I find myself in agreement with 'The Foo'.
     
  4. pblasco

    pblasco Well-Known Member

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    Edward Green update: my shoes have not yet exploded.

    I am having lunch now; I will post an update later.

    - B


    I would be careful. The gemming might have leaked into your lunch and poisoned you...
     
  5. srivats

    srivats Well-Known Member

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    I think it would be silly to say that a largely hand-sewn Matuozzo shirt is higher quality than a machine-made Charvet shirt merely because it is hand-sewn and perhaps required more intensive labor. However, there's nothing wrong with preferring the former over the latter because the stitches are really pretty.

    The point DFWII is trying to make is that sometimes there is not enough attention paid (intentionally or otherwise) in a factory.

    Like in shoes, when it comes to stitching the welt - RTW shoes are almost always gemmed, the most probable reason being expediency (also probably due to the fact that it is expensive/as time consuming to operate a machine that does welting similar to the hand welting process). I see Gemming as a "engineering fix" - in the sense that it is a solution that makes some compromises but still produces an acceptable (to me) product. For someone like DFWII, it is not acceptable, at whatever price.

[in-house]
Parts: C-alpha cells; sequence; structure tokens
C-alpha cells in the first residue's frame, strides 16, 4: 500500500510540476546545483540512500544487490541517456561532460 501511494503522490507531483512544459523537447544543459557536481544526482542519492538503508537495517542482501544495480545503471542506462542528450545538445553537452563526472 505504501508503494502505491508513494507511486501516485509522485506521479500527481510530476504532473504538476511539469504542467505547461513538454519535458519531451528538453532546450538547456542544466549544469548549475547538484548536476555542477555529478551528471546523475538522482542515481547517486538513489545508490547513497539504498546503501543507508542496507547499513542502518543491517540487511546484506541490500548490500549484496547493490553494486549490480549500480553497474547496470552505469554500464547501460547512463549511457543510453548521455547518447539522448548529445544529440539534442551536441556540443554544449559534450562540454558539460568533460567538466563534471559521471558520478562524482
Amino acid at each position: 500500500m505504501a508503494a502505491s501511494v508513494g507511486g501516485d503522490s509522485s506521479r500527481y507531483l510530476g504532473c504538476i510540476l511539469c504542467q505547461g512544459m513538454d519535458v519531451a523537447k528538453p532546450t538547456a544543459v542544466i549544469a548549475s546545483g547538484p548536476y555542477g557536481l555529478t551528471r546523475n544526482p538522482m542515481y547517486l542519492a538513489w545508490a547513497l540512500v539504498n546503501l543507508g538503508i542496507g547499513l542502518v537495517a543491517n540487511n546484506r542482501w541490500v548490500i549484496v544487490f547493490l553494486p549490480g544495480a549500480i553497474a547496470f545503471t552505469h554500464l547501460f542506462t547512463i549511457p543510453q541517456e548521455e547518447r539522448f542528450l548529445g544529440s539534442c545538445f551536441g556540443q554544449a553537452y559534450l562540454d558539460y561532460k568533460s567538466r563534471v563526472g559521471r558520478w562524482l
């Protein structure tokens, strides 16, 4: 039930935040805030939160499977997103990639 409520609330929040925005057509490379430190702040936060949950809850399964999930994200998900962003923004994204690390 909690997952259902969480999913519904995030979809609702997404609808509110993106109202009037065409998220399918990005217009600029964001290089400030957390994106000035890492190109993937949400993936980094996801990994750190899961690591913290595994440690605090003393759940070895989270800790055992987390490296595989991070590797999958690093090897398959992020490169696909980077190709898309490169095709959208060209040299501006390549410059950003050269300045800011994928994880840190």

Done right, gemmed shoes might last as long as a non-gemmed hand-welted one, or maybe even longer. His point is, why would you pay as much as you do for such a shoe? For brand name? For prestige? For Aesthetics?

    Those maybe all OK reasons ... but the reason should never be 'Out of ignorance' - this is DFWII's main point.
     
    1 person likes this.